Moves made to fight West Nile virus
Thank you for your article regarding our West Nile virus (WNV) prevention presentation recently to the Nevada County Board of Supervisors.
I would like to take this opportunity to provide a little more information regarding WNV and to correct several inaccuracies in the article. The county has currently budgeted approximately $40,000 to conduct educational outreach, provide mosquito fish to county residents, and conduct minimal mosquito surveillance that will include monitoring two sentinel flocks of chickens. There are usually 10 chickens per flock, and these are used as a tool to detect mosquito-borne diseases. Although chickens do not acquire WNV, those bitten by infective mosquitoes will have an indication of the virus in their blood. Small blood samples are taken from the chickens every two weeks and checked for viruses, including WNV.
The article also states, “Last year, there was one case [of WNV illness] in Nevada County… Southern California was hit especially hard, with more than 300 positive human cases and 10 fatalities.” As stated in our presentation, there were 819 diagnosed cases of WNV illness and 25 fatalities in California. There were over 300 cases of human illness in Los Angeles County alone. Twenty-four of the fatalities were in Southern California. There have been no cases of WNV illness diagnosed and reported in Nevada County to date.
The virus has a “life cycle” that includes wild animals – primarily birds – and mosquitoes. There is no evidence that mosquitoes can transmit WNV from biting an infected human, and WNV is not contagious between people. When a mosquito bites a sick bird, the virus is passed on to the next “victim” that the mosquito bites. Some animals and birds show no effect from the virus. However, many wild birds rapidly die. These include crows, jays and magpies.
Testing dead birds for the virus is another early warning system employed by public health officials. California has a dead bird hotline and Web site for citizens to report dead birds. We encourage anyone finding a sick or recently dead bird (24 hours) to contact the hotline at either 1-800-WNV-BIRD or at http://westnile.ca.gov/deadbird.cfm.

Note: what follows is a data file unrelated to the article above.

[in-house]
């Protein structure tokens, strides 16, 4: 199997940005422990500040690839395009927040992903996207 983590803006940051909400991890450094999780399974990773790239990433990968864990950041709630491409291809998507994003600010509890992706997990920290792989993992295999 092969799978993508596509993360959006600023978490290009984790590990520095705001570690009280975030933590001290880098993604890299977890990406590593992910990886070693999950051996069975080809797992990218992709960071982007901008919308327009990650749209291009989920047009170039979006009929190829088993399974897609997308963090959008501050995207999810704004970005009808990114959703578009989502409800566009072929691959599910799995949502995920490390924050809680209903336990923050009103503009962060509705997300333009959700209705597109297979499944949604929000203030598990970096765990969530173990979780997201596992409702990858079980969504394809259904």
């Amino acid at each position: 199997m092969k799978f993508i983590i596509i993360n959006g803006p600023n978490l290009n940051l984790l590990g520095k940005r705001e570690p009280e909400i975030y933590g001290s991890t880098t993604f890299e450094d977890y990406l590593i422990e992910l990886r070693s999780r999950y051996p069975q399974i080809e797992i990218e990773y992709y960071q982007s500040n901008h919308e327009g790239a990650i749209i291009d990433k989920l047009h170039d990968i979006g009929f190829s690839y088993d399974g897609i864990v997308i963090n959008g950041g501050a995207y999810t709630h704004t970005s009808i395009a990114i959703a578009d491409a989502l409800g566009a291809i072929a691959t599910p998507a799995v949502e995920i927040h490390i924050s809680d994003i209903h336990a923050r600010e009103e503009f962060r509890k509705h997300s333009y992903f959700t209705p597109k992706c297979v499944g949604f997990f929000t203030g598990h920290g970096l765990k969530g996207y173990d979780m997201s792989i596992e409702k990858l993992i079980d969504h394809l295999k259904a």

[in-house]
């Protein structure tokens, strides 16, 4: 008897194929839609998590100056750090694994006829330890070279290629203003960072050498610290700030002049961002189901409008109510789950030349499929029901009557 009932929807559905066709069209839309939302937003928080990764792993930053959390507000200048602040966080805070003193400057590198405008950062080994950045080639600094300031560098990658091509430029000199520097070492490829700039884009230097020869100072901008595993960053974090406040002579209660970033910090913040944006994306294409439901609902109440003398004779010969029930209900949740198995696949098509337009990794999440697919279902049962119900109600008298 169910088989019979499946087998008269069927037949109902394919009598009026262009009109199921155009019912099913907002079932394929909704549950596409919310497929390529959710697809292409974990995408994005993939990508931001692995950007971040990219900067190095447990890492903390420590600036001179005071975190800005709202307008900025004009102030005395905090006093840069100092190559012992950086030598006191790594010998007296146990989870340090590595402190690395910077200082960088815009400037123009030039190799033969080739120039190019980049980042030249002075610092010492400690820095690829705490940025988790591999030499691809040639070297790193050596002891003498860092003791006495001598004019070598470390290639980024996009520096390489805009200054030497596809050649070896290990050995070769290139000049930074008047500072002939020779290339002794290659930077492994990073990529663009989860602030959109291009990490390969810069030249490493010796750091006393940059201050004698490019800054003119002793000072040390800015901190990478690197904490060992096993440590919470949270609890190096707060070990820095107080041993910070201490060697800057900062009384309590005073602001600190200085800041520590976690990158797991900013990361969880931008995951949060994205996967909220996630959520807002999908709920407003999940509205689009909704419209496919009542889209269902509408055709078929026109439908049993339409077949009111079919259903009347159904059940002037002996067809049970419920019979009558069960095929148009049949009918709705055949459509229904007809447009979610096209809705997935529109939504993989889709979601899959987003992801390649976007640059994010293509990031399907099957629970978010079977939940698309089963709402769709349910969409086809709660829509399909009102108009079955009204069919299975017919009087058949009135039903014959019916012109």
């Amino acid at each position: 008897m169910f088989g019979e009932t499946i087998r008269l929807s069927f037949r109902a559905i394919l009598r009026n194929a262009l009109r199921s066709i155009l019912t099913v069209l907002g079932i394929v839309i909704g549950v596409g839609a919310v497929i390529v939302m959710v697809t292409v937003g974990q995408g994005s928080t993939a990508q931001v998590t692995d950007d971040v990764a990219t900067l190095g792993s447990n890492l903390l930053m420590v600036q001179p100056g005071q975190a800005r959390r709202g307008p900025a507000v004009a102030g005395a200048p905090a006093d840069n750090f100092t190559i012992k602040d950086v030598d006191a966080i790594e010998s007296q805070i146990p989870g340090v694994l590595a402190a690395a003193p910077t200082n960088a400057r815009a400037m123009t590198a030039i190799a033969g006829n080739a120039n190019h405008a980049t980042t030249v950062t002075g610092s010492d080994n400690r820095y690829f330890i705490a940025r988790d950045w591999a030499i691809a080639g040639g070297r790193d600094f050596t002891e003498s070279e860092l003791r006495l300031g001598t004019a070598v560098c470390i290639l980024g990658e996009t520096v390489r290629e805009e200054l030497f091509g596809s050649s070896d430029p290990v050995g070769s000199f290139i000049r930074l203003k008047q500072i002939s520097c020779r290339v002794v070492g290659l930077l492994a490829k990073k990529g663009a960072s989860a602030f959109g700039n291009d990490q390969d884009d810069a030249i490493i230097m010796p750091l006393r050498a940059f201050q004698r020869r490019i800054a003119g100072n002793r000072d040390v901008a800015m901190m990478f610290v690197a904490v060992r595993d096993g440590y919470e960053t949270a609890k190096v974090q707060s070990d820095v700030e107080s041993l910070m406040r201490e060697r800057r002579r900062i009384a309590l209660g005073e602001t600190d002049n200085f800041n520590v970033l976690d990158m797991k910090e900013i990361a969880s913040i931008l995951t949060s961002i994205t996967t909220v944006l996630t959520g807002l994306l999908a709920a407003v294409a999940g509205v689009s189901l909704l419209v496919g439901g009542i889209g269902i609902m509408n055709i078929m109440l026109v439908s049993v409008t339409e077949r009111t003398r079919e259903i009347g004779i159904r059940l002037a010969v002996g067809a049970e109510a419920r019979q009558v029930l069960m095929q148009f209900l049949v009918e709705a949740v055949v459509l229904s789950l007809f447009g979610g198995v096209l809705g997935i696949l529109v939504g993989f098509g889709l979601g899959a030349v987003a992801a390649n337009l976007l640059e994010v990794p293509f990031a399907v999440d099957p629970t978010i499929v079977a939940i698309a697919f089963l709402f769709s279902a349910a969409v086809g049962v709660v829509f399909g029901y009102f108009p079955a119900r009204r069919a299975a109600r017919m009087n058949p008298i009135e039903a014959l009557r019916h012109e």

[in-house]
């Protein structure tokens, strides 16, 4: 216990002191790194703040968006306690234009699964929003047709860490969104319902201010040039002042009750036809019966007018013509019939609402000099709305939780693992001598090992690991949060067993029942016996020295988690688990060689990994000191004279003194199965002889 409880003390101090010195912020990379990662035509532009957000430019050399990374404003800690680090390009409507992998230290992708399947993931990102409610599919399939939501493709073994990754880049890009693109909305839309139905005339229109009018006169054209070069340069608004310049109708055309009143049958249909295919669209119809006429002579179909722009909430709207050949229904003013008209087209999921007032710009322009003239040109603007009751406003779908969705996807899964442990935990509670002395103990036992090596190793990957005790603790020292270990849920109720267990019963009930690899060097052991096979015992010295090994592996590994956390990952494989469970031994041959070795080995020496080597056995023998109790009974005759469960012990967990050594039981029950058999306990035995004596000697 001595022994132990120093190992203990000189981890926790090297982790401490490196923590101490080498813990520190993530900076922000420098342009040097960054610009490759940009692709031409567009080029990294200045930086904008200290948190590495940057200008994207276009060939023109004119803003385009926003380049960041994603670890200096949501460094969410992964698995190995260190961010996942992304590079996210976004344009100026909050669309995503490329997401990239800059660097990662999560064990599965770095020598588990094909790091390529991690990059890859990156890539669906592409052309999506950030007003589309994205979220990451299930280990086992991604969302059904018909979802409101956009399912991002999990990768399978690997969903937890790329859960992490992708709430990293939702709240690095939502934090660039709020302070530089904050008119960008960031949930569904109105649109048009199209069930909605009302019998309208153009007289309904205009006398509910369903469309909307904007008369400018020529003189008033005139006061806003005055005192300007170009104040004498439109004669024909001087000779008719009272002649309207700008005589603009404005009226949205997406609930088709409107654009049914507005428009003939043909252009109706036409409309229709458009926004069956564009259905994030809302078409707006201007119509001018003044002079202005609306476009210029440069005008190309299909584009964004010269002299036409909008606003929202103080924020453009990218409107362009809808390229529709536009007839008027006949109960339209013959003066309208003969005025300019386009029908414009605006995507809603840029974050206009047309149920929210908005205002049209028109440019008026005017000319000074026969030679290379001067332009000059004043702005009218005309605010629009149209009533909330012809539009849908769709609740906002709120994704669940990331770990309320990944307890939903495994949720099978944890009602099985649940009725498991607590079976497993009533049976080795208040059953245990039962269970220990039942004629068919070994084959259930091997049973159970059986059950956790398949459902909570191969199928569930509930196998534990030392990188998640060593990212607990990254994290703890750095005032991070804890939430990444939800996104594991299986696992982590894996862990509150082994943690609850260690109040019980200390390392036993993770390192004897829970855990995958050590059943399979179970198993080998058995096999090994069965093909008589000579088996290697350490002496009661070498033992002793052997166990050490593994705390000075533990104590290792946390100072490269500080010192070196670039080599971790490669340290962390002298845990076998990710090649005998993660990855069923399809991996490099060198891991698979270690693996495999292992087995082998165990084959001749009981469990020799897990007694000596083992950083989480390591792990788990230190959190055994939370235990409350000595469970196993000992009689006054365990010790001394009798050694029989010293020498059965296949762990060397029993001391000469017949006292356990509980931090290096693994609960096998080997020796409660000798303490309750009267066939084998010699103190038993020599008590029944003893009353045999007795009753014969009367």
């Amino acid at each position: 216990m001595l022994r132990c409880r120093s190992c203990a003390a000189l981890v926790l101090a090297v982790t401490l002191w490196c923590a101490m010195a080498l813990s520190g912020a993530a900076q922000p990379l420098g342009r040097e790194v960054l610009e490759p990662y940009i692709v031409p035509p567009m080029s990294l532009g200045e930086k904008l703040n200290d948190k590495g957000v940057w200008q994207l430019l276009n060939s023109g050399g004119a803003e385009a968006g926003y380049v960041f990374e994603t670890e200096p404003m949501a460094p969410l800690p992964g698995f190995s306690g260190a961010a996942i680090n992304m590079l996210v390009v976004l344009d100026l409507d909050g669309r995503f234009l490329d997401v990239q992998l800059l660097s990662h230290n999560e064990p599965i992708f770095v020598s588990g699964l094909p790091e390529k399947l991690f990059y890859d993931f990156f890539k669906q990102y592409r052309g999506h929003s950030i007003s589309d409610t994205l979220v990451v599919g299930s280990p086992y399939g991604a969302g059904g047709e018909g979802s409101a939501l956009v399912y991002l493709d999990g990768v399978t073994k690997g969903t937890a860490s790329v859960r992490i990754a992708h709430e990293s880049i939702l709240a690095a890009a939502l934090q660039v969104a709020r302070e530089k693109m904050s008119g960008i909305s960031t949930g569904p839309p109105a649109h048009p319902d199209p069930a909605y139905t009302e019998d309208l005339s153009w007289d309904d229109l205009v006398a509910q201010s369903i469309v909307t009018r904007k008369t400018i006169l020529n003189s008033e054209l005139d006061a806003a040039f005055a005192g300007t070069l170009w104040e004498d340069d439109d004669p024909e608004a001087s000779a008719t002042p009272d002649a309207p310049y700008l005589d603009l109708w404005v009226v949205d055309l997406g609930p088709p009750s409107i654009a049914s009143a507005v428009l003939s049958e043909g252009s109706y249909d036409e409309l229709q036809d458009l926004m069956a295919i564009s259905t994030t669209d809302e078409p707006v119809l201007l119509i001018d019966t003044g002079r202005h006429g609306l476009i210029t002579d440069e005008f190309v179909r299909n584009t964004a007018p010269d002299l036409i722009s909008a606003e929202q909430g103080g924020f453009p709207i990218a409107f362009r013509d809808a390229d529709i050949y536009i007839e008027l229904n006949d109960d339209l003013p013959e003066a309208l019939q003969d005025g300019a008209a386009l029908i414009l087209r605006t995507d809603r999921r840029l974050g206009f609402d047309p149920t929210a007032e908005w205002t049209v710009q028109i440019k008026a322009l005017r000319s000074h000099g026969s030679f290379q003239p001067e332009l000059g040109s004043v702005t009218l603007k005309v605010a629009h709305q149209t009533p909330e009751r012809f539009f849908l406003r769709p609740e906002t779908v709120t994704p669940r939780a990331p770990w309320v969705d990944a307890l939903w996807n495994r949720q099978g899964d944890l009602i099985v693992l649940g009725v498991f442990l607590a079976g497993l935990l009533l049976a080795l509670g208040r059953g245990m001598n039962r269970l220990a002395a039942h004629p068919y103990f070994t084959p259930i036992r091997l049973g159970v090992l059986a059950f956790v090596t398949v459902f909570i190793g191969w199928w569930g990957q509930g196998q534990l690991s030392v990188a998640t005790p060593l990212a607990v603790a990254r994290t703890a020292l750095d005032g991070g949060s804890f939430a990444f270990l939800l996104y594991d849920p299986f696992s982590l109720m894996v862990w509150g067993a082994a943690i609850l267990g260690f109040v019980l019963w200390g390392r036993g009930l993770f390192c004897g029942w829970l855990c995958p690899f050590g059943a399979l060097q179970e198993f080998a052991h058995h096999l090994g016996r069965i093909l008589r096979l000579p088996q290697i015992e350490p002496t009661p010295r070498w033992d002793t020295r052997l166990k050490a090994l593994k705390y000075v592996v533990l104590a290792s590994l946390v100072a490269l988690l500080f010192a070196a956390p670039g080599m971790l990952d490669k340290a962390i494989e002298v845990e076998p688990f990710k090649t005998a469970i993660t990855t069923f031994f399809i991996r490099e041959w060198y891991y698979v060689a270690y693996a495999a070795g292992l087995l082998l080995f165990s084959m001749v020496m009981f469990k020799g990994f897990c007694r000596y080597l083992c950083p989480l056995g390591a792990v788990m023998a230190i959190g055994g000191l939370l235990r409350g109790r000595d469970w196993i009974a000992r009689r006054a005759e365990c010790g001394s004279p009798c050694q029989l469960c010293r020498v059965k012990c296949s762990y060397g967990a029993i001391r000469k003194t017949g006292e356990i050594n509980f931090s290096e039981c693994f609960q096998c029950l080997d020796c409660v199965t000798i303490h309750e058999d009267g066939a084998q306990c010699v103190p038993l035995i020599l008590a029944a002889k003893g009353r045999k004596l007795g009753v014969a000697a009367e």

There currently is no vaccine against WNV and no specific treatment for the illness. Most people bitten by an infective mosquito will have no symptoms. A few will develop a flu-like illness. Less than 1 percent of those showing symptoms develop a more serious and life-threatening form of the disease. Although anyone bitten by an infective mosquito can become ill, those persons over the age of 50 or with ongoing medical conditions are more likely to develop serious symptoms. It is especially important for people in these groups to protect themselves from mosquito bites.
The best way to prevent the disease is to prevent mosquito bites. Eliminating mosquito breeding will significantly reduce the incidence of illness acquired by humans. The development of a mosquito abatement program in the county is a primary concern among public health officials.
Removing sources of mosquito breeding is something we can all do. Mosquitoes breed in standing water. They can go from egg to adult in as little as a week. While most of us think of ponds or marshes as the primary sources of mosquitoes, there can be many breeding areas in anyone’s yard or garden. Some examples include water standing in flowerpots, old tires, buckets, empty paint cans, tarps, children’s toys, mud puddles, even the cavities in oak trees. It is very important to do a survey of your property and drain standing water. Breaking the breeding cycle is one of the most effective prevention measures.
Personal protection is the other prevention measure. This includes:
Avoid outdoor activity during the times of highest mosquito activity – generally dusk to dawn.
Use a quality mosquito repellent when outdoors. Products containing DEET are the most effective in preventing mosquitoes from biting.
Wear long sleeves, long pants, and socks when possible outdoors. Since mosquitoes can bite through some clothing, applying DEET to the clothing is even more effective.
West Nile virus can cause serious illness and is a significant threat to public health. There is a very high likelihood that Northern California will experience a sharp increase in WNV activity this coming season. We greatly appreciate The Union publishing information to help make the citizens of Nevada County more aware of the disease and how to prevent it. For more information on WNV, please visit our WNV Web site at http://new.mynevadacounty.com/westnilevirus/.
Larry Sage is director of Nevada County’s Department of Environmental Health.
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